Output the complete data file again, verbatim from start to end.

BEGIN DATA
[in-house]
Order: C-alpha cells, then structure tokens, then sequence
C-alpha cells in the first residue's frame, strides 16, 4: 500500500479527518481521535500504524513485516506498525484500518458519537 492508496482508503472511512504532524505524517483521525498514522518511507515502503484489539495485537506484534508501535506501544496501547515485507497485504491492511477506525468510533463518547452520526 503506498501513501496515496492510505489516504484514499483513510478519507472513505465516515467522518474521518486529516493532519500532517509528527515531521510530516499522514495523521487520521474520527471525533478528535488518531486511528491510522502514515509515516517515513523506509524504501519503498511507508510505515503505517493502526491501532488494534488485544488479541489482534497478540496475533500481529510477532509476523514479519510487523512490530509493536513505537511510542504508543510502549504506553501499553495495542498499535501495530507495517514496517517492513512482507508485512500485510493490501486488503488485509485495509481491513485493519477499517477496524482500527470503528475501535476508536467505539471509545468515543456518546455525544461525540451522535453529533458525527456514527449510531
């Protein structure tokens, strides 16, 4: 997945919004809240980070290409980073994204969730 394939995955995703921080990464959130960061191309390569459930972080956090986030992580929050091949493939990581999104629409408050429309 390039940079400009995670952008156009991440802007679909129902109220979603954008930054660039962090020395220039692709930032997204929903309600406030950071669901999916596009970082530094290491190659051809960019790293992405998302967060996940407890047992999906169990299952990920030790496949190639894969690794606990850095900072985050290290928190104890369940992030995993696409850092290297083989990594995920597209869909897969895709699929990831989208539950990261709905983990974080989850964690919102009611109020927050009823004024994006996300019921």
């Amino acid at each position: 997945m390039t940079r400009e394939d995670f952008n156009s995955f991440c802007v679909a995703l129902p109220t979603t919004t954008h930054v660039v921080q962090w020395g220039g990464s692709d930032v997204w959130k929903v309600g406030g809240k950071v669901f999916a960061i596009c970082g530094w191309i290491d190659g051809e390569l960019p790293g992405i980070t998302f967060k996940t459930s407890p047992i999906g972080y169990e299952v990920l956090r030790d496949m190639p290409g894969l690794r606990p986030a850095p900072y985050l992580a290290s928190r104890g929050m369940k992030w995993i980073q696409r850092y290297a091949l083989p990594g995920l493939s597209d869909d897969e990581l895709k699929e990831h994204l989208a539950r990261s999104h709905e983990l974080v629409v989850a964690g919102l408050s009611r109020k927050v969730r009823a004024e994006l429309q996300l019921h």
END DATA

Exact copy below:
[in-house]
Order: C-alpha cells, then structure tokens, then sequence
C-alpha cells in the first residue's frame, strides 16, 4: 500500500479527518481521535500504524513485516506498525484500518458519537 492508496482508503472511512504532524505524517483521525498514522518511507515502503484489539495485537506484534508501535506501544496501547515485507497485504491492511477506525468510533463518547452520526 503506498501513501496515496492510505489516504484514499483513510478519507472513505465516515467522518474521518486529516493532519500532517509528527515531521510530516499522514495523521487520521474520527471525533478528535488518531486511528491510522502514515509515516517515513523506509524504501519503498511507508510505515503505517493502526491501532488494534488485544488479541489482534497478540496475533500481529510477532509476523514479519510487523512490530509493536513505537511510542504508543510502549504506553501499553495495542498499535501495530507495517514496517517492513512482507508485512500485510493490501486488503488485509485495509481491513485493519477499517477496524482500527470503528475501535476508536467505539471509545468515543456518546455525544461525540451522535453529533458525527456514527449510531
């Protein structure tokens, strides 16, 4: 997945919004809240980070290409980073994204969730 394939995955995703921080990464959130960061191309390569459930972080956090986030992580929050091949493939990581999104629409408050429309 390039940079400009995670952008156009991440802007679909129902109220979603954008930054660039962090020395220039692709930032997204929903309600406030950071669901999916596009970082530094290491190659051809960019790293992405998302967060996940407890047992999906169990299952990920030790496949190639894969690794606990850095900072985050290290928190104890369940992030995993696409850092290297083989990594995920597209869909897969895709699929990831989208539950990261709905983990974080989850964690919102009611109020927050009823004024994006996300019921």
């Amino acid at each position: 997945m390039t940079r400009e394939d995670f952008n156009s995955f991440c802007v679909a995703l129902p109220t979603t919004t954008h930054v660039v921080q962090w020395g220039g990464s692709d930032v997204w959130k929903v309600g406030g809240k950071v669901f999916a960061i596009c970082g530094w191309i290491d190659g051809e390569l960019p790293g992405i980070t998302f967060k996940t459930s407890p047992i999906g972080y169990e299952v990920l956090r030790d496949m190639p290409g894969l690794r606990p986030a850095p900072y985050l992580a290290s928190r104890g929050m369940k992030w995993i980073q696409r850092y290297a091949l083989p990594g995920l493939s597209d869909d897969e990581l895709k699929e990831h994204l989208a539950r990261s999104h709905e983990l974080v629409v989850a964690g919102l408050s009611r109020k927050v969730r009823a004024e994006l429309q996300l019921h």